- Part 1 - A Table for One, please
- Part 2 - What can you expect at a Table for One?
Do you cringe at the very thought of asking for a table for one in a restaurant? Dining solo is on the rise, especially amongst busy people wanting to enjoy a flavour of the restaurant scene without the social baggage of having to have someone to accompany them.
Dining on your own doesn’t seem to engender the same level of stigma in a cafe or fast food outlet. Grabbing a bite by yourself, perhaps for lunch, seems like a completely acceptable thing to do. In fact, when you sit down and look around you are more than likely to see at least one other person enjoying a snack or a meal on their own.
But once you cross that threshold from daytime into evening dining, why do we feel so awkward and ashamed to ask for a table for one?
We seem to be conditioned into the sociable aspect of evening dining. So much so that to consider eating out alone can cause us embarrassment and social awkwardness. There will be people reading this who will be thinking they wouldn’t mind getting a table to themselves in McDonalds but wouldn’t even consider walking into a restaurant in the evening and asking for a table for one.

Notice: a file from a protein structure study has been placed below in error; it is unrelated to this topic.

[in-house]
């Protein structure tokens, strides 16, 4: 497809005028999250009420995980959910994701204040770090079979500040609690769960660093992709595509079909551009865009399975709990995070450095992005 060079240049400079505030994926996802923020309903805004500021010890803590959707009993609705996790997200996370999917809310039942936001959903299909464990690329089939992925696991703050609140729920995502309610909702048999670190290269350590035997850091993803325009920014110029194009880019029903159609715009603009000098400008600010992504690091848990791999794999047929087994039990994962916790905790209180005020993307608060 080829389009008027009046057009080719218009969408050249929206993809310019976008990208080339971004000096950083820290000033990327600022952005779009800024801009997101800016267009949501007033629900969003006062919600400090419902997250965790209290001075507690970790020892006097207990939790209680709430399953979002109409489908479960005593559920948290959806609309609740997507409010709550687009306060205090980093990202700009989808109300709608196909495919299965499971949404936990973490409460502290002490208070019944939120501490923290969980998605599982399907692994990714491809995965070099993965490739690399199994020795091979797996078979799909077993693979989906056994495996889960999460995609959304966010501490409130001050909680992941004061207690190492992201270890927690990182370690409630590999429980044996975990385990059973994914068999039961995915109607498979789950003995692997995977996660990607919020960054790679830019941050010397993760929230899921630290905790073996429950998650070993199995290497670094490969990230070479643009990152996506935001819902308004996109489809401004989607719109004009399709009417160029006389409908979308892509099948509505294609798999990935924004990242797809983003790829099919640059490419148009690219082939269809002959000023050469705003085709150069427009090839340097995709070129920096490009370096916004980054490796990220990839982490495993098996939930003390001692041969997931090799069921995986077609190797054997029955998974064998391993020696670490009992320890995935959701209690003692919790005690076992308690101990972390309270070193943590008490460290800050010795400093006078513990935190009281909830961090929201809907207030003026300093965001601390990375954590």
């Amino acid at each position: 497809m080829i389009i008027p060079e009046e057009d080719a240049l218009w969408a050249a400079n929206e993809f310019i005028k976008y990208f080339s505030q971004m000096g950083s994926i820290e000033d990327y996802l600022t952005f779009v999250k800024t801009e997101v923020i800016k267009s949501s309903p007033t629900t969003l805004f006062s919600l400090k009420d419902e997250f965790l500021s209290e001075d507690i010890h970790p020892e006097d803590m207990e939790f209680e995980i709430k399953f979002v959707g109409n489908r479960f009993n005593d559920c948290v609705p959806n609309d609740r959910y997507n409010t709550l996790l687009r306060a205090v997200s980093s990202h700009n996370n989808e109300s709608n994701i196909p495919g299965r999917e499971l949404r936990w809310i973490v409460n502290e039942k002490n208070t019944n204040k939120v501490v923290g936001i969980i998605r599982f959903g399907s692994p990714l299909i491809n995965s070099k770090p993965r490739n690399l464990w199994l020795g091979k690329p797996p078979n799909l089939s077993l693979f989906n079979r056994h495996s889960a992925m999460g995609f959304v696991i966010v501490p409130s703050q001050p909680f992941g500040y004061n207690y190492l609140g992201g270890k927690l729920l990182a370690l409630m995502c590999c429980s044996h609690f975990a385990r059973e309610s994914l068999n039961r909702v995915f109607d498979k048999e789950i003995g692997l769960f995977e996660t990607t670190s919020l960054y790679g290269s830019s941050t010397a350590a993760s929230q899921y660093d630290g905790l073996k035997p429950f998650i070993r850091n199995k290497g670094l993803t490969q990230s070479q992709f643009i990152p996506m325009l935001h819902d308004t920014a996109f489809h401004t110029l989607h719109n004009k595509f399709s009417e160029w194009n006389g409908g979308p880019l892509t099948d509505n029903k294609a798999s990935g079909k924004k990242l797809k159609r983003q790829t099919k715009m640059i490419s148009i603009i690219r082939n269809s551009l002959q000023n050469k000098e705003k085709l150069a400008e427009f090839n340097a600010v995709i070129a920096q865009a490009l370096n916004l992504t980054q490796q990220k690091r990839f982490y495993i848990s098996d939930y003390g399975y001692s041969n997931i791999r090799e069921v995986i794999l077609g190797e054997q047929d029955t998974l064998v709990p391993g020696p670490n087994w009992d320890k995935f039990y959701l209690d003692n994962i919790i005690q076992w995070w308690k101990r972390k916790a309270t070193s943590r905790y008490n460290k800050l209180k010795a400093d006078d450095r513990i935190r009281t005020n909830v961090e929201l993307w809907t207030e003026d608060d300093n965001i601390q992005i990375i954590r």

There’s no doubt about it, you will often get a questioning look from waiting staff and restaurant hosts when you ask for a table for one. You can nearly hear their brain try to work it out as that look spreads across their face. “Does not compute. Error. Error.”
It’s a result of it not being the norm. They don’t hear it often enough to treat it as a normal request.
Sometimes you can see them trying to work it out. Is he/she single? Does he/she not have any friends that they could ask out for dinner? I’m going to have to give this one person a table for two but only get half the cash.